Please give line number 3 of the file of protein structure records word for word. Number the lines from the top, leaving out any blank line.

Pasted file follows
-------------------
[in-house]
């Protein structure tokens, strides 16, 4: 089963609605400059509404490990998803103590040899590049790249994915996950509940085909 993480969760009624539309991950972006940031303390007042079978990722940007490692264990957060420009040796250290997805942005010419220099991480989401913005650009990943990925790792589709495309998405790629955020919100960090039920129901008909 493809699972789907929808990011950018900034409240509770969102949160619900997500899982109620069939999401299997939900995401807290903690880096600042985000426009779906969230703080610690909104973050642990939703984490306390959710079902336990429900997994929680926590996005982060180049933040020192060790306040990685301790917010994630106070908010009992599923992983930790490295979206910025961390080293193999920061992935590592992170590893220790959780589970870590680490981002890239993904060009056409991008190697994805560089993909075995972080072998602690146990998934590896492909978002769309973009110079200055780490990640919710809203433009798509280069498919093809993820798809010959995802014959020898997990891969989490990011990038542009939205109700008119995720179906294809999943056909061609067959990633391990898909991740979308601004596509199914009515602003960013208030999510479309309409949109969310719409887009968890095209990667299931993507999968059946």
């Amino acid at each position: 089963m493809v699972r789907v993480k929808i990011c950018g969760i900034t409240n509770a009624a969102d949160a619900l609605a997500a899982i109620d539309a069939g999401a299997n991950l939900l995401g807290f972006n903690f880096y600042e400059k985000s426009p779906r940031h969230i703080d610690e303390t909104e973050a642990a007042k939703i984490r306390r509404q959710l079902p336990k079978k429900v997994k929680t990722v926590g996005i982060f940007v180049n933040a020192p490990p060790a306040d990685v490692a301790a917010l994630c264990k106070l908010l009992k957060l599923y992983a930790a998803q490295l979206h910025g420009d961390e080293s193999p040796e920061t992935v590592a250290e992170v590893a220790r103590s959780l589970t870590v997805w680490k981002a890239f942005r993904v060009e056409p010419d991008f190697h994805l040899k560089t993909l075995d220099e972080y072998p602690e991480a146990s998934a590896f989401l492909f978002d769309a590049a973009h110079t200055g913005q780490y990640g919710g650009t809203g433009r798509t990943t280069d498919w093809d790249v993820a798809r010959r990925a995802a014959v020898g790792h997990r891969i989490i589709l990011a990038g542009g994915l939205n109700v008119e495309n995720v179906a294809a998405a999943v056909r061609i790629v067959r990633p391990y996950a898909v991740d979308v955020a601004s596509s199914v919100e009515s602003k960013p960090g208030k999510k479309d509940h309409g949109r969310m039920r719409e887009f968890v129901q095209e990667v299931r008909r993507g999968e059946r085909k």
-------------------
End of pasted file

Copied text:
């Amino acid at each position: 089963m493809v699972r789907v993480k929808i990011c950018g969760i900034t409240n509770a009624a969102d949160a619900l609605a997500a899982i109620d539309a069939g999401a299997n991950l939900l995401g807290f972006n903690f880096y600042e400059k985000s426009p779906r940031h969230i703080d610690e303390t909104e973050a642990a007042k939703i984490r306390r509404q959710l079902p336990k079978k429900v997994k929680t990722v926590g996005i982060f940007v180049n933040a020192p490990p060790a306040d990685v490692a301790a917010l994630c264990k106070l908010l009992k957060l599923y992983a930790a998803q490295l979206h910025g420009d961390e080293s193999p040796e920061t992935v590592a250290e992170v590893a220790r103590s959780l589970t870590v997805w680490k981002a890239f942005r993904v060009e056409p010419d991008f190697h994805l040899k560089t993909l075995d220099e972080y072998p602690e991480a146990s998934a590896f989401l492909f978002d769309a590049a973009h110079t200055g913005q780490y990640g919710g650009t809203g433009r798509t990943t280069d498919w093809d790249v993820a798809r010959r990925a995802a014959v020898g790792h997990r891969i989490i589709l990011a990038g542009g994915l939205n109700v008119e495309n995720v179906a294809a998405a999943v056909r061609i790629v067959r990633p391990y996950a898909v991740d979308v955020a601004s596509s199914v919100e009515s602003k960013p960090g208030k999510k479309d509940h309409g949109r969310m039920r719409e887009f968890v129901q095209e990667v299931r008909r993507g999968e059946r085909k």